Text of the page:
There isn’t much that Billy Kaientaronkwen Two Rivers wasn’t known for. He was a world-famous wrestler, right-hand man to grand chief Joseph Tokwiro Norton during the Kanesatake Resistance, first-language Kanien’kéha speaker, and sometimes film star. To countless people around the world, Two Rivers was a hugely influential sportsman, leader, and political figure. To some he was an important mentor, with a wealth of knowledge about Kanien’kehá:ka history and culture. To many he was a beloved family member and friend.
On February 12, Two Rivers passed away at the Kateri Memorial Hospital Centre (KMHC). He was laid to rest at the Kahnawake Marina on Thursday, February 16.
Known for his decorated wrestling career, Two Rivers was active in the ring for 24 years, trained by fellow Kahnawa’kehró:non wrestling legend Don Eagle. He rose to international acclaim in the United Kingdom, the United States, Japan, and elsewhere, and became famous for his unrelenting wrestling style.
After retiring from the sport in 1976, Two Rivers then became involved with the Mohawk Council of Kahnawake (MCK), spending 20 years as a chief and serving as an elder for the council later in his life.
“Billy didn’t shy away from difficult conversations,” said MCK chief Ross Montour. “He could be very forceful when it came to government people. But he was always willing to share what he knew. He was a reservoir of community knowledge.”
Two Rivers was also a prominent figure during the so-called Oka crisis, working closely with Norton, then-MCK grand chief.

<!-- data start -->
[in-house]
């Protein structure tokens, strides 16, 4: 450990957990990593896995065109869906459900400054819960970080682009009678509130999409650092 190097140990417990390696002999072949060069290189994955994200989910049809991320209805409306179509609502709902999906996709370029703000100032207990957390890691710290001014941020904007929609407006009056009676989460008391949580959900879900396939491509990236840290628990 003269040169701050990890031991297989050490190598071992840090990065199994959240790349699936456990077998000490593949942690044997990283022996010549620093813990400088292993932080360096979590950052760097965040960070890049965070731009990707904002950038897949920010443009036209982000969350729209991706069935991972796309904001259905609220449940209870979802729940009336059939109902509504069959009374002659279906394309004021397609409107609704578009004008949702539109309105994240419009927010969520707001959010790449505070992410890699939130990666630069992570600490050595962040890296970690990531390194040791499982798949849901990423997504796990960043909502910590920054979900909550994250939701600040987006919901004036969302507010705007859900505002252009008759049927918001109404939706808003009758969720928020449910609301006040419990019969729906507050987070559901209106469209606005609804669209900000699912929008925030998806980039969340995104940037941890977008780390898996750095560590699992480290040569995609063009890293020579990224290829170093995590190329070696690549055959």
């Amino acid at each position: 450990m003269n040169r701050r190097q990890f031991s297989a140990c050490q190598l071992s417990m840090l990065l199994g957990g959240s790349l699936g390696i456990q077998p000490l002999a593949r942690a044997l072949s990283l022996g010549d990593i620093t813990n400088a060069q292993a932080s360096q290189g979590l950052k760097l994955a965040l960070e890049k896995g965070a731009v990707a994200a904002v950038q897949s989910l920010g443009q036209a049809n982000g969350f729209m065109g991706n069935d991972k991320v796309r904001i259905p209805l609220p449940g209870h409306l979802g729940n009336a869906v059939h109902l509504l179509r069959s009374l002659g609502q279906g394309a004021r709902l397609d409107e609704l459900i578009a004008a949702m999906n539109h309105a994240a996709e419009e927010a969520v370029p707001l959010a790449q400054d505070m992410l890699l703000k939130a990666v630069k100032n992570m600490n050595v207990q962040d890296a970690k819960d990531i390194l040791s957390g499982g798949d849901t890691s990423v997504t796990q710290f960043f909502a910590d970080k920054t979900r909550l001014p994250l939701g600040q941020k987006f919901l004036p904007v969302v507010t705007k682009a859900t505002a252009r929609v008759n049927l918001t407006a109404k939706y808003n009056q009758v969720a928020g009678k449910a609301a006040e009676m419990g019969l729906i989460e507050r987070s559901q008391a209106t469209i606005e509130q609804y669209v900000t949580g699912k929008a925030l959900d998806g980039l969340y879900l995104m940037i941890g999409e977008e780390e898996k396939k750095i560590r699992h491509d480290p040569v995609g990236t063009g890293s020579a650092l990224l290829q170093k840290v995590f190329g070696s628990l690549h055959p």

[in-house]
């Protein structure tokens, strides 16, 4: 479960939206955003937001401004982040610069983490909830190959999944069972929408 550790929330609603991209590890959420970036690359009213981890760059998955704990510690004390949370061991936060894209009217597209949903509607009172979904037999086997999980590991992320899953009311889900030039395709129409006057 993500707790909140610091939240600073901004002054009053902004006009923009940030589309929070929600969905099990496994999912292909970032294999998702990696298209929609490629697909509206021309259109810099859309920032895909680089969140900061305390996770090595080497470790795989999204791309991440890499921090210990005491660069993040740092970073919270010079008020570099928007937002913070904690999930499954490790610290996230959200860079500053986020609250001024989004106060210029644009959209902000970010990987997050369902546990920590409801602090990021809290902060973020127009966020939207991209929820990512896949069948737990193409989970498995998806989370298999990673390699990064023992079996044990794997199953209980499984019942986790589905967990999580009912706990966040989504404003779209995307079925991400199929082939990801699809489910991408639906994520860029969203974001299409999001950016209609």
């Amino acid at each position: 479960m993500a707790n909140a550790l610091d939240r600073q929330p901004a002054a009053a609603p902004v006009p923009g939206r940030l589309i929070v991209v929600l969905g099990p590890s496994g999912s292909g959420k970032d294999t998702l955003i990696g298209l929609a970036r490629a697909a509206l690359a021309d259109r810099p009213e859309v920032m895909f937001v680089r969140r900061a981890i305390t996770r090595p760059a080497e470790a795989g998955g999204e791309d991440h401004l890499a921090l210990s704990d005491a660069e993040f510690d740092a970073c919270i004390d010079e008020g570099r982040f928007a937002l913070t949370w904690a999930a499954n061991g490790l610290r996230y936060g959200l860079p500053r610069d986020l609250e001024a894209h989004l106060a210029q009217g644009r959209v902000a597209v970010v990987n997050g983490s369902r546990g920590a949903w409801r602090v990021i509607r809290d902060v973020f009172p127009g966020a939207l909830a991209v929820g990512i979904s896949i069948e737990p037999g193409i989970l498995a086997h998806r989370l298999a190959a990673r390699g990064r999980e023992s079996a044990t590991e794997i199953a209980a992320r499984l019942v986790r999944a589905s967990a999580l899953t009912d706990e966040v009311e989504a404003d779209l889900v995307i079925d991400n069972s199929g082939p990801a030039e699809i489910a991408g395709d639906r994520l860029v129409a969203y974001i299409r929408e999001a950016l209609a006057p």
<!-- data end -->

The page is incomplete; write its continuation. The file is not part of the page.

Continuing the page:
“Wherever you saw Joe Norton, usually you also saw Billy,” Montour said. “Any constitutional talks, Billy was always there. He was always involved, and as a first-language speaker, he was a tie to the time where if you didn’t speak Kanien’kéha, you weren’t on council.”
As well as being a prominent political figure, Two Rivers was an inspiration to many. One such person who considered him an idol is seven-year-old Kahnawa’kehró:non Dayne Fleischer.
“I have pictures of him which are in my room, and I always look at them before I go to bed. Once I go to bed I always think of him,” said Fleischer, who one day hopes to be a professional wrestler like Two Rivers. “The only thing I know is that Billy was a great person. I wanted to go see him every day.”
Fleischer explained that he coloured in a photo of Two Rivers and wrote his own name on it after hearing about his passing. He gave the picture to Two Rivers’ family, to be placed inside his coffin at his funeral.
Two Rivers’ family described Fleischer as his “number-one fan,” and noted that “Billy loved and adored each and every visit they had.” The family has been grateful for the outpouring of love from the community.
“Niá:wenhkó:wa to those who helped with food, drinks, and snacks, also to Brittney Standup for being so helpful with her catering and supplies,” they said in a statement to The Eastern Door. “We appreciate the hospitality the Kahnawake Marina has shown, where Billy helped build and became a proud member since 1974. From our family, we thank you.”
The Eastern Door will be working with Two Rivers’ family to share an in-depth article in the coming weeks, featuring memories of Two Rivers’ accomplishments and connections throughout his remarkable life.
Eve is a reporter with the Eastern Door, and was previously an Editor at the McGill Daily. She has also reported on harm reduction and Indigenous issues for the Montreal Gazette, the Hoser, the Rover, and more.